WTO and Agricultural Trade - Some Issues and Perspectives
KASBIT Journal of Business, Vol. 1, No. 1, pp. 49-60, Fall 2008
12 Pages Posted: 24 Feb 2009 Last revised: 7 May 2015
Date Written: December 31, 2008
In the Uruguay Round Agreement, the rules governing agricultural trade were changed fundamentally. Members have agreed to convert all non-tariff agricultural barriers (NTBs) to ordinary tariffs, to bind all agricultural tariffs, and to subject them to reductions. Members have also agreed to establish tariff-rate quotas (TRQs) to preserve historical trade levels and to create some new trade opportunities in highly protected markets. Some reductions in agricultural tariffs also were achieved. Nonetheless, agricultural tariffs remain to be very high for some politically sensitive products in some developing countries, limiting the trade benefits from the new rules. The failure of trade negotiators, who met at Geneva to narrow their differences on the modalities of compiling detailed cuts in tariffs and agricultural subsidies, is no doubt a setback to multilateral trade negotiations. This paper analyses the impact of WTO agricultural trade policies on developing economies. An attempt is made to discuss the benefits and risks for agricultural trade associated with the changes in international trade. The paper also delves agricultural reforms that were introduced by the GATT prior to 1995. The paper examines whether the reforms were useful for the developing countries or not. By way of a summing up, some insights are set out to provoke analysis and debate on the controversial WTO talks.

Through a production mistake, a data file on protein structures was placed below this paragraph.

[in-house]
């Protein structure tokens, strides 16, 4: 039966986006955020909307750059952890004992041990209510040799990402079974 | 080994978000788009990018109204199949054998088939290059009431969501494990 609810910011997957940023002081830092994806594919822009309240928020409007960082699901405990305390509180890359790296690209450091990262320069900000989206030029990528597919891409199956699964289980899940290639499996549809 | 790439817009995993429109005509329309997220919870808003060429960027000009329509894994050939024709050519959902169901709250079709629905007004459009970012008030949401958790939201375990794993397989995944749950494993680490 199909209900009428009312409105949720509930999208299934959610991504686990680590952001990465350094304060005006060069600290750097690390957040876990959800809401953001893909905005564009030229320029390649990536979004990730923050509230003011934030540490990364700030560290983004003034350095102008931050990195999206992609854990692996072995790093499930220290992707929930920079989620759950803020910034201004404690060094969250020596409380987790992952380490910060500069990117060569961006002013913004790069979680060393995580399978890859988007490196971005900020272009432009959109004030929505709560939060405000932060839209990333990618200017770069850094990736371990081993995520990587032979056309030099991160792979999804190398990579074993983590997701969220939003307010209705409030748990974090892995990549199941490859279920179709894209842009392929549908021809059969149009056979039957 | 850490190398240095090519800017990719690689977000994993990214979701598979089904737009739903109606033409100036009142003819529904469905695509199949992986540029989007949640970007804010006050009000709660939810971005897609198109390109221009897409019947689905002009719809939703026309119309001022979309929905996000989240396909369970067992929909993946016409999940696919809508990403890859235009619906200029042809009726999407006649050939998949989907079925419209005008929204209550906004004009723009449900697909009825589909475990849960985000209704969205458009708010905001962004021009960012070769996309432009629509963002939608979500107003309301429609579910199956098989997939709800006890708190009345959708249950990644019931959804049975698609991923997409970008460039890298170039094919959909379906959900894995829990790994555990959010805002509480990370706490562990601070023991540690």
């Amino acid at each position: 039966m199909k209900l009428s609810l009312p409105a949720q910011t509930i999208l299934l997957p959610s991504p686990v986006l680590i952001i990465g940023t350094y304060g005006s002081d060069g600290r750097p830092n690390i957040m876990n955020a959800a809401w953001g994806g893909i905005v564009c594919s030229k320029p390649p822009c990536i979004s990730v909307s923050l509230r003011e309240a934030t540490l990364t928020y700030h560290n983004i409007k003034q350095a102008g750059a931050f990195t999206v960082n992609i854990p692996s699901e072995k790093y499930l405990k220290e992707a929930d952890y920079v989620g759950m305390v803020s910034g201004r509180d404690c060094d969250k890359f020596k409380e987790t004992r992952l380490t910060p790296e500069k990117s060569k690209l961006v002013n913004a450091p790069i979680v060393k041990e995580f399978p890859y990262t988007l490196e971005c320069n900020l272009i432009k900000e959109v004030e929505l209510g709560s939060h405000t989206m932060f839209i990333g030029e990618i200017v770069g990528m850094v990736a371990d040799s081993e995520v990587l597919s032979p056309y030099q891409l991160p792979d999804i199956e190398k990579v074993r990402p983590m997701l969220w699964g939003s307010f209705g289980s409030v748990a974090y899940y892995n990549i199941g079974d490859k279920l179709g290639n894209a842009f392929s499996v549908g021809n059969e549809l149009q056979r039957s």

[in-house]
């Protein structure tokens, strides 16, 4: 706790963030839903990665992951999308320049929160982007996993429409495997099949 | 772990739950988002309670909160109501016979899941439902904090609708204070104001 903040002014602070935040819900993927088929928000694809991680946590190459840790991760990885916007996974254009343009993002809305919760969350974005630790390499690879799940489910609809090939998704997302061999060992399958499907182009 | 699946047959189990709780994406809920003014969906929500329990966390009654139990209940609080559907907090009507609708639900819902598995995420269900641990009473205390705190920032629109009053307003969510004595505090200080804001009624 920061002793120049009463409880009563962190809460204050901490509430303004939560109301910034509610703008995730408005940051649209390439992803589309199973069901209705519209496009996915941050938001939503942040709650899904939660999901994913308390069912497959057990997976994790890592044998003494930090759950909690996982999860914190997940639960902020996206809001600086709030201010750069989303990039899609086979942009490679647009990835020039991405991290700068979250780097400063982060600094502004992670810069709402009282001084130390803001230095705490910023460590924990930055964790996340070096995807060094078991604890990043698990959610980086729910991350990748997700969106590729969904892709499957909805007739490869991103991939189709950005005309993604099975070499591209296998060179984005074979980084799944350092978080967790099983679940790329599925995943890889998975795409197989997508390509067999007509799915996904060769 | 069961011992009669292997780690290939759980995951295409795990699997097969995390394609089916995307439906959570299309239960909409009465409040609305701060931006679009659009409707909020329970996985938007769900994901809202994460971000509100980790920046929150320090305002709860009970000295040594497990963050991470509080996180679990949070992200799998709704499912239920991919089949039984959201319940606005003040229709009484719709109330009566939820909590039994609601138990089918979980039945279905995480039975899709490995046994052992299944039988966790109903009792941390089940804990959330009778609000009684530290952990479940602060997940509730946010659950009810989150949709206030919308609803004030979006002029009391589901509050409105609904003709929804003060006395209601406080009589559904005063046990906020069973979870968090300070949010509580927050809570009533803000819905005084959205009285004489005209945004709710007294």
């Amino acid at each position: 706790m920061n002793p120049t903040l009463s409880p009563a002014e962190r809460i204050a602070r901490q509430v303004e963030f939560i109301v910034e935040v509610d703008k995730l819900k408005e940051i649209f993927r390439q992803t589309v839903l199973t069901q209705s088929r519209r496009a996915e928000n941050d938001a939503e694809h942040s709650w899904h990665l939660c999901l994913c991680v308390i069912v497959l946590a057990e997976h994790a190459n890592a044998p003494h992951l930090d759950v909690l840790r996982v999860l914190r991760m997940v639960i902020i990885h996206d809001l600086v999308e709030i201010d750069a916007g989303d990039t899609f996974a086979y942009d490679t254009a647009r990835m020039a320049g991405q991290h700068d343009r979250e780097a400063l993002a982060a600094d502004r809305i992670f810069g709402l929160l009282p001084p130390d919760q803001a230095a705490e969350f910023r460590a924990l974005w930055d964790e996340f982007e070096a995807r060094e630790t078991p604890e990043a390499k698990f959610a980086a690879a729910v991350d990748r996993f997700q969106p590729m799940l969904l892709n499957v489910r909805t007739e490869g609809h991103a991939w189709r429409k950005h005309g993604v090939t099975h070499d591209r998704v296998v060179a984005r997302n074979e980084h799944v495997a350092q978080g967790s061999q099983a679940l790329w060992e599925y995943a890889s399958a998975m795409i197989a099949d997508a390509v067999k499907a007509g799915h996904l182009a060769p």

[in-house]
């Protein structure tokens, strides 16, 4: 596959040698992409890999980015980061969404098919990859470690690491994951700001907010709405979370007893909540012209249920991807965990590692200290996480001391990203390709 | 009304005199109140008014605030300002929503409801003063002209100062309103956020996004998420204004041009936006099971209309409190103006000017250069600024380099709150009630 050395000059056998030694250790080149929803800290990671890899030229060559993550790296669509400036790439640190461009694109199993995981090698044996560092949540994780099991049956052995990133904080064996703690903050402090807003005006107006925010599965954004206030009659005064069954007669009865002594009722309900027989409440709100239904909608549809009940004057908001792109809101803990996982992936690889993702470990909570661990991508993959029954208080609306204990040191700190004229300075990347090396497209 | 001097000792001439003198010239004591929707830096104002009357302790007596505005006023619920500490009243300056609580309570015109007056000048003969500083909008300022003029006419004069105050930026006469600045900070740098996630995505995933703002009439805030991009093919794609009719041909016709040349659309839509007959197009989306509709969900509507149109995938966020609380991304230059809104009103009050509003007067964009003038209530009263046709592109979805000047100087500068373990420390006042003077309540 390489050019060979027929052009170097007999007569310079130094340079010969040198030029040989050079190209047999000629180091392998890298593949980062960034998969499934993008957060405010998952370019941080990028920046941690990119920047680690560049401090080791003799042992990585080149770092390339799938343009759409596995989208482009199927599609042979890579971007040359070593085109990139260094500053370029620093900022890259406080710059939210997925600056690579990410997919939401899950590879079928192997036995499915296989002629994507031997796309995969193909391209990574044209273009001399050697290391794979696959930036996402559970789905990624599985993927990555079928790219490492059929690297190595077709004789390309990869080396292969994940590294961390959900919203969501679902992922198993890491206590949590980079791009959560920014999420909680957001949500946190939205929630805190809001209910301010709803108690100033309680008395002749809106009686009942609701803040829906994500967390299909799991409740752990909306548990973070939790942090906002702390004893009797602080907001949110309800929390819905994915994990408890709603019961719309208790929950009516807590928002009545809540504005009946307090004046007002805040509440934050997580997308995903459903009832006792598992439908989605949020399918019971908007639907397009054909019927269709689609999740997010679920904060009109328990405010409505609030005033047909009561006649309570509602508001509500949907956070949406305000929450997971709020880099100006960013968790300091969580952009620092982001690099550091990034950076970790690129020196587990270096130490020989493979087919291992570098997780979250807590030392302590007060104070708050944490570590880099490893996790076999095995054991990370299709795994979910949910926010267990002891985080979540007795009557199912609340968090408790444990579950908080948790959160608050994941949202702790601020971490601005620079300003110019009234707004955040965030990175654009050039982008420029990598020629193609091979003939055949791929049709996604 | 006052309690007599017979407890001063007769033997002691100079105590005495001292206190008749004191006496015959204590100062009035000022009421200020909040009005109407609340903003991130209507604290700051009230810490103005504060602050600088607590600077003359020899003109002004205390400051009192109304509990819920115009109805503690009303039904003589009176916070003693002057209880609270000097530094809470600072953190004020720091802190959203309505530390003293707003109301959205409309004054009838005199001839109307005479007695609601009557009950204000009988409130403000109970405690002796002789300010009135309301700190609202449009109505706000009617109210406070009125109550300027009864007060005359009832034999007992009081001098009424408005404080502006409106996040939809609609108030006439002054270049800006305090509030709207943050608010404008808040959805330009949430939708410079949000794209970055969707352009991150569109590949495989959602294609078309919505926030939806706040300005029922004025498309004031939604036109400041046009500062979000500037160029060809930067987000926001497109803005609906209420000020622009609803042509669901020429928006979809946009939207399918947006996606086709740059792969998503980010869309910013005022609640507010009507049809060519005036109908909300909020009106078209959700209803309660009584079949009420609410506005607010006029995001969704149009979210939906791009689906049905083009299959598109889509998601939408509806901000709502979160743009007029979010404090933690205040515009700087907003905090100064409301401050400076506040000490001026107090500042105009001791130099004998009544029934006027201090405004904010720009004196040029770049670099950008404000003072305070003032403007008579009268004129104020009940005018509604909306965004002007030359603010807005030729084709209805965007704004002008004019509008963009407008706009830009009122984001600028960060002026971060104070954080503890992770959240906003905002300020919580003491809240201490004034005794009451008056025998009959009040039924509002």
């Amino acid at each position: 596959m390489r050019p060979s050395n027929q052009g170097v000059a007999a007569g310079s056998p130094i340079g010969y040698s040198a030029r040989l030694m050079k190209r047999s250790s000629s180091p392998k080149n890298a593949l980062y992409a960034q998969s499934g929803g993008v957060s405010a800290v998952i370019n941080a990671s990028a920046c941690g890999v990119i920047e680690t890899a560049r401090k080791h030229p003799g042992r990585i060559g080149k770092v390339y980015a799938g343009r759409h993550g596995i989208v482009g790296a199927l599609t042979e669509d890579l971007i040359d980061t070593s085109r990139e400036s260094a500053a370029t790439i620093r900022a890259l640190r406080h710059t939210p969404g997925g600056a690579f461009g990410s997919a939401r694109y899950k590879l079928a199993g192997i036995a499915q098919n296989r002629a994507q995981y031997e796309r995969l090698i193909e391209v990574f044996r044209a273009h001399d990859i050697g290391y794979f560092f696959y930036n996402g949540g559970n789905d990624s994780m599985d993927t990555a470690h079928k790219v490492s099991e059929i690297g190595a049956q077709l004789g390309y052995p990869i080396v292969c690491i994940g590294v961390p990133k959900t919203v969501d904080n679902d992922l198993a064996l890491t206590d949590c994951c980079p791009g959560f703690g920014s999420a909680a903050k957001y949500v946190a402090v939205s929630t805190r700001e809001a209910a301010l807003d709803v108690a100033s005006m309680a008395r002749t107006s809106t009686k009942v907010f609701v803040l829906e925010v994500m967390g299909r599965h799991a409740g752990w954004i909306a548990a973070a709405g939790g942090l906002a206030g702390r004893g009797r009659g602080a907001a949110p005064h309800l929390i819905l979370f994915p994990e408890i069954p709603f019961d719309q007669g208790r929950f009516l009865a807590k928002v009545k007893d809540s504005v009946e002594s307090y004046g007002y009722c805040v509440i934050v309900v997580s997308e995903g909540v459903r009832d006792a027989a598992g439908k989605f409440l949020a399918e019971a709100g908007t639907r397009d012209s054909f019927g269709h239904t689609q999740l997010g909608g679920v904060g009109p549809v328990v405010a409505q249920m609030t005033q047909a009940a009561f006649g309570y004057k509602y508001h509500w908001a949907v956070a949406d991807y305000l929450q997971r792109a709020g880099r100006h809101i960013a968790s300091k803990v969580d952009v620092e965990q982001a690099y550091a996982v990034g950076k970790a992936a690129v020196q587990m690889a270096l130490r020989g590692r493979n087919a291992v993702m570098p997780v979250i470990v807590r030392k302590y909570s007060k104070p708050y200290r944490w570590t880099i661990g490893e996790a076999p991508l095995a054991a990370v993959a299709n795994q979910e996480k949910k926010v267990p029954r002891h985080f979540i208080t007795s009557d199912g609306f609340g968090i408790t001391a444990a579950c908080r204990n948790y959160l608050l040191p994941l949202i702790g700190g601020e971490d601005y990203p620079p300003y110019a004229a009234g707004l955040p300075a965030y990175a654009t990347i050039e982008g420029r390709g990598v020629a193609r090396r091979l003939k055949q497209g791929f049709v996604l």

Keywords: WTO, Agriculture tariff, GATT, Market access, developing countries, quotas
JEL Classification: Q16, Q18
Suggested Citation: Suggested Citation